Traditional genome-wide association studies (GWASs) of large cohorts of subjects with chronic obstructive pulmonary disease (COPD) have successfully identified novel candidate genes, but several other plausible loci do not meet strict criteria for genome-wide significance after correction for multiple testing.Objectives
The authors hypothesise that by applying unbiased weights derived from unique populations we can identify additional COPD susceptibility loci.Methods
The authors performed a homozygosity haplotype analysis on a group of subjects with and without COPD to identify regions of conserved homozygosity haplotype (RCHHs). Weights were constructed based on the frequency of these RCHHs in case versus controls, and used to adjust the p values from a large collaborative GWAS of COPD.Results
The authors identified 2318 RCHHs, of which 576 were significantly (p<0.05) over-represented in cases. After applying the weights constructed from these regions to a collaborative GWAS of COPD, the authors identified two single nucleotide polymorphisms (SNPs) in a novel gene (fibroblast growth factor-7 (FGF7)) that gained genome-wide significance by the false discovery rate method. In a follow-up analysis, both SNPs (rs12591300 and rs4480740) were significantly associated with COPD in an independent population (combined p values of 7.9E–7 and 2.8E–6, respectively). In another independent population, increased lung tissue FGF7 expression was associated with worse measures of lung function.Conclusion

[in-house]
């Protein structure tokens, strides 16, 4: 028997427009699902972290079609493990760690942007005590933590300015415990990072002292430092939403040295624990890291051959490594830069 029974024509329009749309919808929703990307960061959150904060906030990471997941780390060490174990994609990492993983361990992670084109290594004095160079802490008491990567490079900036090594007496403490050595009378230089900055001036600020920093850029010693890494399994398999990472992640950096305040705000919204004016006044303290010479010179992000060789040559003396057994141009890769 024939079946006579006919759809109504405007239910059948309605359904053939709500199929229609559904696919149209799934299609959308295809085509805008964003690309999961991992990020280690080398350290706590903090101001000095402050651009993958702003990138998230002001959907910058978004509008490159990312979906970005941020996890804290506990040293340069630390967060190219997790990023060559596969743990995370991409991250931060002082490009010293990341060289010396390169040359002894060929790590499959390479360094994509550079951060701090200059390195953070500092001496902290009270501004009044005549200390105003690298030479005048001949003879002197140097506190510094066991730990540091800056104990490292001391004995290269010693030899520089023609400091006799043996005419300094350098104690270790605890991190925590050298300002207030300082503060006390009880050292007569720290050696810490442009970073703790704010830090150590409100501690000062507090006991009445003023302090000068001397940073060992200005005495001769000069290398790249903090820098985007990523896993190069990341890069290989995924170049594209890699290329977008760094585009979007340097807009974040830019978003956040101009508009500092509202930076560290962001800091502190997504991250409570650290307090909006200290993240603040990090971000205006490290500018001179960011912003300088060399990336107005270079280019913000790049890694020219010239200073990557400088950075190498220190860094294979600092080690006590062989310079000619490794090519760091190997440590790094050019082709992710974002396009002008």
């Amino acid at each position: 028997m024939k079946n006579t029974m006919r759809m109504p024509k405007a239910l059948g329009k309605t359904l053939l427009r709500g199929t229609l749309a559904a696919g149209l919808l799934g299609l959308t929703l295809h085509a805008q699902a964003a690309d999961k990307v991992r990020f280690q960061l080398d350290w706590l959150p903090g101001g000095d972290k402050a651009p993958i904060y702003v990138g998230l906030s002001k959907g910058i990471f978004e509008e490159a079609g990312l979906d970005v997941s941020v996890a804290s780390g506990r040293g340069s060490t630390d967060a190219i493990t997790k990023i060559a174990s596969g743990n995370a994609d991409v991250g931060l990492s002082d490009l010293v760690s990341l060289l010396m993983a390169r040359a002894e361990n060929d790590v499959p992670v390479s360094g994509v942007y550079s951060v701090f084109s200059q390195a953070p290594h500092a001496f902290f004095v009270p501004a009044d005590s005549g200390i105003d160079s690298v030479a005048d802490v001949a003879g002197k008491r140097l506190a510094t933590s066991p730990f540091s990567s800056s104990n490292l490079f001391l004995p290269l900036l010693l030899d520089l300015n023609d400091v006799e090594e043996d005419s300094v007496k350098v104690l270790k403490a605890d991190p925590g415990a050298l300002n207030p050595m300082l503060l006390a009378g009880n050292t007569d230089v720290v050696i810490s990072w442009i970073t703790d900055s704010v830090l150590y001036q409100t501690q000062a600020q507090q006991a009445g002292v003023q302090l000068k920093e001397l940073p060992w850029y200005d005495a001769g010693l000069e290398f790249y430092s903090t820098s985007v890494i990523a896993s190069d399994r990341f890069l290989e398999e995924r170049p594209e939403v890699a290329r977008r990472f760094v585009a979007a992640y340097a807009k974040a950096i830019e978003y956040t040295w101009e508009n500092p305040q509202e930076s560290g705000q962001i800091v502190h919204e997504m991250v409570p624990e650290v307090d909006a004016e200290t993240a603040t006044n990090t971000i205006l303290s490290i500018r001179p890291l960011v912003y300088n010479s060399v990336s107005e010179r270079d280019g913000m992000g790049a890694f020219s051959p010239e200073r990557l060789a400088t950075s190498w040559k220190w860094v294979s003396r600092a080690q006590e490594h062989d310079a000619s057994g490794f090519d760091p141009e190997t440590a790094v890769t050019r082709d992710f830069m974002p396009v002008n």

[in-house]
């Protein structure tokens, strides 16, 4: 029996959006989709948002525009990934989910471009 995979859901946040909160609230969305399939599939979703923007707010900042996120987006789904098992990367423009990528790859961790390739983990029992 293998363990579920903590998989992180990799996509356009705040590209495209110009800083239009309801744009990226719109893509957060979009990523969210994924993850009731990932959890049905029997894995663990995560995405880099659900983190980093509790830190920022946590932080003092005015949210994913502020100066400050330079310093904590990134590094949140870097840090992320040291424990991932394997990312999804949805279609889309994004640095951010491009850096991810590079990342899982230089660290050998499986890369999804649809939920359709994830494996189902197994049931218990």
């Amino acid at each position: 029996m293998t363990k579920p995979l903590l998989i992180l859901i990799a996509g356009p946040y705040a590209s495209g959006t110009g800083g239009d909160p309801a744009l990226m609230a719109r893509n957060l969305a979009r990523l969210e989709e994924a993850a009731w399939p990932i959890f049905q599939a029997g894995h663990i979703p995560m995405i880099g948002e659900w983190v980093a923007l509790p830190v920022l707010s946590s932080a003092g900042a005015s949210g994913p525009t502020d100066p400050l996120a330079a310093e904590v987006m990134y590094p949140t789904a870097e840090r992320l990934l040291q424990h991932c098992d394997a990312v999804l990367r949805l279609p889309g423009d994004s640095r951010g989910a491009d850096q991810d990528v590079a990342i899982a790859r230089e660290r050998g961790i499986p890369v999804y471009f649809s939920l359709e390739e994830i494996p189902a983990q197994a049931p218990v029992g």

Weights constructed from a homozygosity haplotype analysis of an isolated population successfully identify novel genetic associations from a GWAS on a separate population. This method can be used to identify promising candidate genes that fail to meet strict correction for multiple testing.